Where there is anti-materialism there is hope
Submitted by peegee on Tue, 04/13/2004 - 7:22am. Beautiful
"One does not own things in this world. Like these earrings - you don't really own them."

One girl to another in response to the other expressing possesive feelings about her boyfriend. Hamburg HBf(train station), Germany, track 5a, about 4 PM CET. Translated from German.
Comment viewing options:
Select your preferred way to display the comments and click 'Save settings' to submit your changes.
Posted by ParU on Sun, 08/15/2004 - 11:51am.
The most hilarious thing I've ever heard about ownership has to do with the 'Anglos' (I think they were Dutch) who supposedly 'bought' Manhatten Island for a few coins and some shiny beads from the Indians. It's always been used around here to demonstrate the appreciation of real estate. And how the 'white man' ripped off the Indians. But......
Recent research (well I think about 10-15 yrs ago but still), determined that the Indians that 'sold' New York actually weren't from that area but were merely passing through. So the Indians ripped off the white men! They sold something they didn't own! (though the notion of ownership was a little loose among the Indians of the time). The first case of New Yorkers ripping off the visitors! I LOVE it.
Would anyone like to buy the Golden Gate Bridge? It's big and orange.
It's Amino world without Chemists
Ah, but one can be anti-mater
Posted by xryptic on Mon, 05/31/2004 - 2:24am.
Ah, but one can be anti-materialistic without completely rejecting the concept of personal ownership. It simply requires that you care nothing for wealth or status. In fact, rejecting personal ownership can lead to fallacious arguments like "since (s)he does not truly own this, I can do what I like with it", which only serves to promote a disregard for others and their personal space. The absolute view of anti-materialism is really just an extension of Cynicism(see Diogenes of Sinope) and I consider it to be fairly unhealthy.
Anti-materialism's best purpose is in rejecting the stranglehold that popular culture has on a person's decisions and outlook, as a way to promote individualism and non-conformity; whereas an absolute rejection of personal ownership can damage that.

Aside from all that, an analogy in which a person is compared to an inanimate object disturbs me.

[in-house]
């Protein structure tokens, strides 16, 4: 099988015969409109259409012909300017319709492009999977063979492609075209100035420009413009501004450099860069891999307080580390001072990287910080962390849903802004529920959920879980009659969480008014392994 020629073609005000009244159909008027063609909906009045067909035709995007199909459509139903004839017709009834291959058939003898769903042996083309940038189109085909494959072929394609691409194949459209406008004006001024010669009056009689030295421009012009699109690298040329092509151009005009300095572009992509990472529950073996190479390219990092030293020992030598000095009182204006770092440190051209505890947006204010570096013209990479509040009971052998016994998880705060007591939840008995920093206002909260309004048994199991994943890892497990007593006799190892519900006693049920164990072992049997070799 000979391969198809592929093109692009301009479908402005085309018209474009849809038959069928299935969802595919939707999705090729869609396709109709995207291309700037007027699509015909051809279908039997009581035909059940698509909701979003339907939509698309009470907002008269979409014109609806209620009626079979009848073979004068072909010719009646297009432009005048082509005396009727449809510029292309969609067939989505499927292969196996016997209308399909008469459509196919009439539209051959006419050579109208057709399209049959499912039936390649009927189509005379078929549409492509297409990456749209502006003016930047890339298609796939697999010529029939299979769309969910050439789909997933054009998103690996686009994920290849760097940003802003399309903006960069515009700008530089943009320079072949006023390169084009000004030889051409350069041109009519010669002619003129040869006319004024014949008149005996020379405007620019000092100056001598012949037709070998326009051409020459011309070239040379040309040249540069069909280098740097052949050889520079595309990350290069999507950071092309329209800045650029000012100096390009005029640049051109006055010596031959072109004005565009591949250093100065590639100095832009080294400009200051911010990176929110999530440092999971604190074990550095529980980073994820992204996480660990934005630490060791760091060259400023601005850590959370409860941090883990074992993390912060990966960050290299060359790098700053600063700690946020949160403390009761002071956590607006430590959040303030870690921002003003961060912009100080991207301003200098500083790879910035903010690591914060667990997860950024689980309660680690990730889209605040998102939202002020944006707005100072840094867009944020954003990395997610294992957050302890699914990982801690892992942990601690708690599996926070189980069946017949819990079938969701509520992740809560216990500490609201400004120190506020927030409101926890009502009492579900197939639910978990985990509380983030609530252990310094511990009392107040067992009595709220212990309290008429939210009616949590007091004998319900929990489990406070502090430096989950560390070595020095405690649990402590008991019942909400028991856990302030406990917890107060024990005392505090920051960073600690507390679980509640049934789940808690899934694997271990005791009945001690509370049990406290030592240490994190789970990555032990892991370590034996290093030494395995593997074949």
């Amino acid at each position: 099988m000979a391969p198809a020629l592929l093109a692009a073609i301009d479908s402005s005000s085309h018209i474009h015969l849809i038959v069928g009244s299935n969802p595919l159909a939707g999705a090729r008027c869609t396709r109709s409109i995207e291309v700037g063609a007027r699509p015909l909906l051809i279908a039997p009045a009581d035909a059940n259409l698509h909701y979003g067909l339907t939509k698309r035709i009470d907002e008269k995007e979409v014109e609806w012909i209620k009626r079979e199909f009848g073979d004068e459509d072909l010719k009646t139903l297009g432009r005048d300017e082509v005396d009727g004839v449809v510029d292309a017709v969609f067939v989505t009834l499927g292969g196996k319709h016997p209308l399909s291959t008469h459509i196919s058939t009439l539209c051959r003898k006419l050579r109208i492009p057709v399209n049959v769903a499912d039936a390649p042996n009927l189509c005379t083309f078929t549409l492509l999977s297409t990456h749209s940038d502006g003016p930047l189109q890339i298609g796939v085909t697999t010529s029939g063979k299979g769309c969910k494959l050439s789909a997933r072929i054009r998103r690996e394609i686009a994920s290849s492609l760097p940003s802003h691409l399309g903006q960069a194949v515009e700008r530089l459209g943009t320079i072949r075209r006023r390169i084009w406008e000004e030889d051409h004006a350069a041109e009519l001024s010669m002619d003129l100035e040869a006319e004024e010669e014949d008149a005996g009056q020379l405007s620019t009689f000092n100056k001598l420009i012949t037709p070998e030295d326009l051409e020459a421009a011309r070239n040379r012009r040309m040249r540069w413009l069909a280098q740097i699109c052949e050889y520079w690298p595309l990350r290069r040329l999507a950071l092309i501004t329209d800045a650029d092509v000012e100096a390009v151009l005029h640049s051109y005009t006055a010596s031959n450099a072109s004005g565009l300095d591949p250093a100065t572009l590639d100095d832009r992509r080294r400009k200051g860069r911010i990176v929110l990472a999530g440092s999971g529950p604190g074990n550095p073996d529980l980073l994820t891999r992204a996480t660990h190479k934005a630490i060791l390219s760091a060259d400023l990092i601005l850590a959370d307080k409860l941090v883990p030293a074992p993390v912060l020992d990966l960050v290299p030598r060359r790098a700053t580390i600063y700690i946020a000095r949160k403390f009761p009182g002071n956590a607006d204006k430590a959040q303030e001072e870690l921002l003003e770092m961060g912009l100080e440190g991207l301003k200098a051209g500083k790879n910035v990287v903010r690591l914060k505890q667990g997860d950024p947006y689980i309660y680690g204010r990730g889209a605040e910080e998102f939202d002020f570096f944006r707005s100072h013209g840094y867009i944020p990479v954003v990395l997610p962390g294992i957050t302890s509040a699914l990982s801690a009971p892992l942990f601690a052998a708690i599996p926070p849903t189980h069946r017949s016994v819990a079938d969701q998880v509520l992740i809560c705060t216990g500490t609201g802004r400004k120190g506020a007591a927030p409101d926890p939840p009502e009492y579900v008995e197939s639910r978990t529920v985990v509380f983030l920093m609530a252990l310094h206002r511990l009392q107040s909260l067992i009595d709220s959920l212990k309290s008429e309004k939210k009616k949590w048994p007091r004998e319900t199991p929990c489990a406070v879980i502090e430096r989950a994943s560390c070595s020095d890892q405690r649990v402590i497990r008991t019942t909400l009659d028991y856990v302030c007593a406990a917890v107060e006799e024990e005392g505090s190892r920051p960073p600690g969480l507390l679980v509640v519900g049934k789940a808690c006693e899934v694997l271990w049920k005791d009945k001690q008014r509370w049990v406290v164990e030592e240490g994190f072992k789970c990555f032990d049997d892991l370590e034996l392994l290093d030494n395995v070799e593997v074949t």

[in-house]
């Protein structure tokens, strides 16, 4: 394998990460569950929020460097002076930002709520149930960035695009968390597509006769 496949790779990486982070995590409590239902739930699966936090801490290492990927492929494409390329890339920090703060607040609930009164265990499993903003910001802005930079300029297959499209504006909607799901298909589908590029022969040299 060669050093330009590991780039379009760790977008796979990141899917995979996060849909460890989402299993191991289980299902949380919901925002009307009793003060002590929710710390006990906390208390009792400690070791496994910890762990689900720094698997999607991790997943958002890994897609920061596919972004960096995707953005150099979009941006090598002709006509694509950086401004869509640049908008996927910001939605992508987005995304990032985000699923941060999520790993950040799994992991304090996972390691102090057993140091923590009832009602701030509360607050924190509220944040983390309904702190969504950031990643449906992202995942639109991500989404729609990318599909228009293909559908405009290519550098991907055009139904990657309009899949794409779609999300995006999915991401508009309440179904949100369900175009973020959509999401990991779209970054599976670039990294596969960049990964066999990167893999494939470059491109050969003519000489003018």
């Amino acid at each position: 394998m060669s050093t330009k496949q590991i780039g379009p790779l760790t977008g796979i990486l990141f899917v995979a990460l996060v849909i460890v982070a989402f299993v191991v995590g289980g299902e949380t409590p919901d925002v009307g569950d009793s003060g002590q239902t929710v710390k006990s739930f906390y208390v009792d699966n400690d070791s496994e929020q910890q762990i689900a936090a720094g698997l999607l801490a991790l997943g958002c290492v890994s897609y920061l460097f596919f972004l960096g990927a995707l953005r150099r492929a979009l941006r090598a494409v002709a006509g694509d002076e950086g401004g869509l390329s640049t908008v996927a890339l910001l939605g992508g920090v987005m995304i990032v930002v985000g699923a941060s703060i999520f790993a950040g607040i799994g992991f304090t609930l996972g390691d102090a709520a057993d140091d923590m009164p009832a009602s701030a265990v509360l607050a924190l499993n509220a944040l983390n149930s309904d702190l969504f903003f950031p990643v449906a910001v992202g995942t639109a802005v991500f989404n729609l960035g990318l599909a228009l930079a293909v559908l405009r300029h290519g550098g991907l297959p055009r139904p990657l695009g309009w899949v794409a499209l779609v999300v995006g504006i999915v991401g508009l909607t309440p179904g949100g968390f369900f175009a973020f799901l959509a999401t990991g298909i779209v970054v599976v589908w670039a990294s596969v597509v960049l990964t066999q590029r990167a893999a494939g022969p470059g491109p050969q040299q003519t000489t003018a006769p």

"intellect to hide the beast within"
On personal ownership
Posted by peegee on Mon, 05/31/2004 - 6:24am.
In my understanding, the idea of personal ownership is usually connected to two dogmas: (1) that one can do with ones own things whatever one wants, and (2) that one has to respect the things that other people own. The fallacious argument hence does not derive from rejecting perosnal ownership but from misinterpreting what that entails, namely believing that when one rejects personal ownership one can do whatever one wants with anything, or equivalently "I own everything". The correct rejection of personal ownership should be: "I must respect everything", i.e. I own nothing.
So I don't consider anti-materialism related to cynicism at all, but YMMV.
Posted by Jon on Wed, 04/14/2004 - 8:19am.
This reminds me of the Thoreau quote I saw on a bumpersticker yesterday. I'm paraphrasing, so I apologize if I mangle the exact words:
All things good are wild and free.

I found this to be an ironic statement to place on an automobile, which is:
A) Manmade
B) Neither free in the sense of "not costing money" or in the "liberty" fashion.
Posted by Saint on Wed, 04/14/2004 - 9:39am.
I dunno, it seems appropriate enough. Thoreau himself was good at ignoring little details like that. For instance, he really went to live on Walden Pond because all his neighbors wanted to kill him. Why? Because he burned the town down with a careless fire. But you won't find that anywhere in his writing.
Control panel
Comment viewing options:
Select your preferred way to display the comments and click 'Save settings' to submit your changes.